Maybe most employment scams aren’t quite so blatant but subtlety is definitely not a major factor in the world of the job scam artist. Unfortunately, a real need for money and the lack of understanding how the work world runs, make college students prime targets for a wide range of employment scams.
UA Career Services has seen an increase in this type of fraudulent activity in the last six months. We urge students to use due diligence when responding to job opportunities. There are several red flags that should immediately trigger a skeptical response.
THE RED FLAGS
- Receiving an unsolicited email offering you an incredible opportunity.
- Time limitations…this offer is only good for the next 24 hours.
- Little or no standards…you express an interest in the position and (wah-lah!) it’s YOURS.
- A requirement that you send money for any reason. Bottom line, DON’T do it.
- Vague or irrational responsibilities.
- Communication from the employer contains poor grammar, misspellings, typos.
- Offers to send you a check before you’ve done any work.
- Sends you a check that you are to deposit in your account and then purchase money orders to send elsewhere.
- An email that is not the company’s email. (i.e you get an offer supposedly from some huge, Fortune 500 company, but your only contact comes from a hotmail account.)
The most basic rule of thumb regarding employment opportunities: if the employer requires up front money from you, walk away. Better yet, run. It doesn’t matter how they couch it. If your payment is supposedly for application fees, training material, supplies, whatever, DON’T send money, ever.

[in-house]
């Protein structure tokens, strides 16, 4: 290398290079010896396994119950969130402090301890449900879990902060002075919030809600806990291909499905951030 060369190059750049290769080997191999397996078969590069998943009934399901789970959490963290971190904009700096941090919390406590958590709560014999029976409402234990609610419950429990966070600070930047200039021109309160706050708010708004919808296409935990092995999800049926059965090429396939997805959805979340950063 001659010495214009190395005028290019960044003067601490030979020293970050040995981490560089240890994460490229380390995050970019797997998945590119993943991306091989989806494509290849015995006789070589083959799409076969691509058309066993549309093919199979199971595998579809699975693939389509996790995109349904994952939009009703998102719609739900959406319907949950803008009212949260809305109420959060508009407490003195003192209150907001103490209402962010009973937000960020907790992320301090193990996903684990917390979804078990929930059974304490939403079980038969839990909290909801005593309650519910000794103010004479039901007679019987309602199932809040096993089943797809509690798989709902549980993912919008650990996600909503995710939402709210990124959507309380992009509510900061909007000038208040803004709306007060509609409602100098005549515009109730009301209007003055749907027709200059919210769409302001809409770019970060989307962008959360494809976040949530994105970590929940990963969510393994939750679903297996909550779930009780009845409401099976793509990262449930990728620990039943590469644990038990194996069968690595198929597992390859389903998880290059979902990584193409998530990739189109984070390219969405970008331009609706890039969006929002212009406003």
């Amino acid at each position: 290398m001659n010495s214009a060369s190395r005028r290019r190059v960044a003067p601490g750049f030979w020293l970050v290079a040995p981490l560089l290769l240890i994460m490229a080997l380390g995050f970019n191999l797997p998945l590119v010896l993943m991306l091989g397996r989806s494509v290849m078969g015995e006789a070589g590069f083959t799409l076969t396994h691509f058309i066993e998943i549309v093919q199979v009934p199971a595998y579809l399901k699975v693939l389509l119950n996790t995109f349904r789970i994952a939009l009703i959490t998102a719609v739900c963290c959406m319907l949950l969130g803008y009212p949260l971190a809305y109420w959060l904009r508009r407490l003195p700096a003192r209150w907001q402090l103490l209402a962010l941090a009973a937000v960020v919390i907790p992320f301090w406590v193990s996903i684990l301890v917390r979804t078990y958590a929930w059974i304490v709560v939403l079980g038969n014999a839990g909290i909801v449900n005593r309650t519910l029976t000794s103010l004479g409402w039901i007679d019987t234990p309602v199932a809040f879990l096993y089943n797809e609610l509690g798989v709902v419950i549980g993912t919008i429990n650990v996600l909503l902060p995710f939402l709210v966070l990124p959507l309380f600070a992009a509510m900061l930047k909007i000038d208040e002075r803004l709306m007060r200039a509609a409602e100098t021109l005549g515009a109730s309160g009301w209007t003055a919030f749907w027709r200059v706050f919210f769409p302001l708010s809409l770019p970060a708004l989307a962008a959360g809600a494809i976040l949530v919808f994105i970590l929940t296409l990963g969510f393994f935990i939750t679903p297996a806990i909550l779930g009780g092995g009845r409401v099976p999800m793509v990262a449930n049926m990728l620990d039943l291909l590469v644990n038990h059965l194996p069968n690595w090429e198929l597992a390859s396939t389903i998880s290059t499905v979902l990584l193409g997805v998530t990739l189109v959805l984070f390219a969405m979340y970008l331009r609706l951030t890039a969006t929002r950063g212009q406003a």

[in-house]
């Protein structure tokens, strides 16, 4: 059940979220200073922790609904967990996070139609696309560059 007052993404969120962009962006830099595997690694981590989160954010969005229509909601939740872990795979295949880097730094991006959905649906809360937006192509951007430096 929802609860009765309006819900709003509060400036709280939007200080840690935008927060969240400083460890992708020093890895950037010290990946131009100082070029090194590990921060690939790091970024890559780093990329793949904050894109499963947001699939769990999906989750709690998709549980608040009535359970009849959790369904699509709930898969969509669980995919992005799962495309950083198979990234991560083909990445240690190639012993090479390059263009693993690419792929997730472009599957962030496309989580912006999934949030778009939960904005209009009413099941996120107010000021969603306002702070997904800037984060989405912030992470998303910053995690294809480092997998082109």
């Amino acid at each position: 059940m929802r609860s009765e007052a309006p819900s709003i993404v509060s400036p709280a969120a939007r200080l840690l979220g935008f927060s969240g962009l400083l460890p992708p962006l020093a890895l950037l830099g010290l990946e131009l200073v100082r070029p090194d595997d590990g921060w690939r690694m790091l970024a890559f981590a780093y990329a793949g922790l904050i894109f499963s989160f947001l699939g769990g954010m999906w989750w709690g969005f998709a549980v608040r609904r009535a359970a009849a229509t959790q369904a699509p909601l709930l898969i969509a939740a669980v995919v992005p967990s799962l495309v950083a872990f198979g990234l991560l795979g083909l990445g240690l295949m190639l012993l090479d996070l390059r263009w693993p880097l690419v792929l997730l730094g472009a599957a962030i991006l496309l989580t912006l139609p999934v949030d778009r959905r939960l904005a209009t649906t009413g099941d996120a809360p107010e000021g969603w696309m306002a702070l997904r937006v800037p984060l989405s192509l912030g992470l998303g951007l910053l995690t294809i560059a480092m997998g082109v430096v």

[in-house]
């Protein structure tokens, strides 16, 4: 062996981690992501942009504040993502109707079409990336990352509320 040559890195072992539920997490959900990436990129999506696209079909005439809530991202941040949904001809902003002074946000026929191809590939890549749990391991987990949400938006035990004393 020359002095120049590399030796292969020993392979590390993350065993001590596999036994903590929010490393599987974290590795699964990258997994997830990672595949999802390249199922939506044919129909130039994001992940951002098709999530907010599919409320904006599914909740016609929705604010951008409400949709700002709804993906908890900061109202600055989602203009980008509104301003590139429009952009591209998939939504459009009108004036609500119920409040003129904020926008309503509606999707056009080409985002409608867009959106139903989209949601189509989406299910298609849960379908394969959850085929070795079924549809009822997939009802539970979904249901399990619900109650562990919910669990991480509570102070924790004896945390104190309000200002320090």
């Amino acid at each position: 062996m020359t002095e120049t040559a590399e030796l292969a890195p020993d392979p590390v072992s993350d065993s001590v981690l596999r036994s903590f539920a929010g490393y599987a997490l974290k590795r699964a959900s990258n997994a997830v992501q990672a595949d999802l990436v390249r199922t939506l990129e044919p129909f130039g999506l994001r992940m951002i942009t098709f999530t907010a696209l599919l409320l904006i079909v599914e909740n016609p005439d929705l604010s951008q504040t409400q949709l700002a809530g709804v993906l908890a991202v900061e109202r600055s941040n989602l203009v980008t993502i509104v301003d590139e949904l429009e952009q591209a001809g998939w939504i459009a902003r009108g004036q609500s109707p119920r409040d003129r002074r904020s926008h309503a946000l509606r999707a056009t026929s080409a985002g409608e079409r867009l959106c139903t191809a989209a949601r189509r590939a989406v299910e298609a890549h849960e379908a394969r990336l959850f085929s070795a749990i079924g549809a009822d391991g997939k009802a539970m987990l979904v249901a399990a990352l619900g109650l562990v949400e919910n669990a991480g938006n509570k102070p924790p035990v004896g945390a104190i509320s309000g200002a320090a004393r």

A variation on this theme is where they send you an inordinately large check, ask that you take a small portion out for yourself and then wire the rest to some client. Ultimately, their large check proves bad (i.e. bounces) and unfortunately, those money orders you went and purchased were all good…at your expense.
Any time a brand new employer sends a big check your way, be highly suspicious. This happened to UA Freshman and pre-business major, Nigel Scott Diocson. It is a classic case and fortunately, Nigel intuitively sensed something was off kilter almost from the beginning. (See Nigel’s accompanying story).
we're keeping a close eye on Wildcat JobLink
UA is attempting to find clues of how to spot potentially illegitimate work opportunities on Wildcat JobLink. Currently, Career Services culls through the lists of email contacts on job listings, looking for individuals that have contact emails that do not end in the .com extension. Any contact that lists their email from aol, gmail, hotmail or yahoo gets a second look. These listings are contacted directly, in an effort to determine why they do not have a company email. If the legitimacy of the offering cannot be verified, the offer is eliminated immediately.
But hey…while slaving away on this article, I just got an email that smacks (of course I mean $mack$) of opportunity. In fact, I’ve gotten a couple. I’m excited by the one offering $1,000 a month for part-time work.
The friendly little missive is purportedly from a company called C&N and opens with “We are interested in offering you a work from home part time job it does not require any professional skill in doing the job.” (I’m not offended, I’m impressed. How did they KNOW I have no professional skills?)
Despite the lack of punctuation and awkward syntax, I eagerly read on. But wait. I am instructed to reply with “your person email”. Hmmmm. My “person” email. I’m not sure what this even means. What do you think? It’s so very tempting. I could really use that extra $1,000 a month.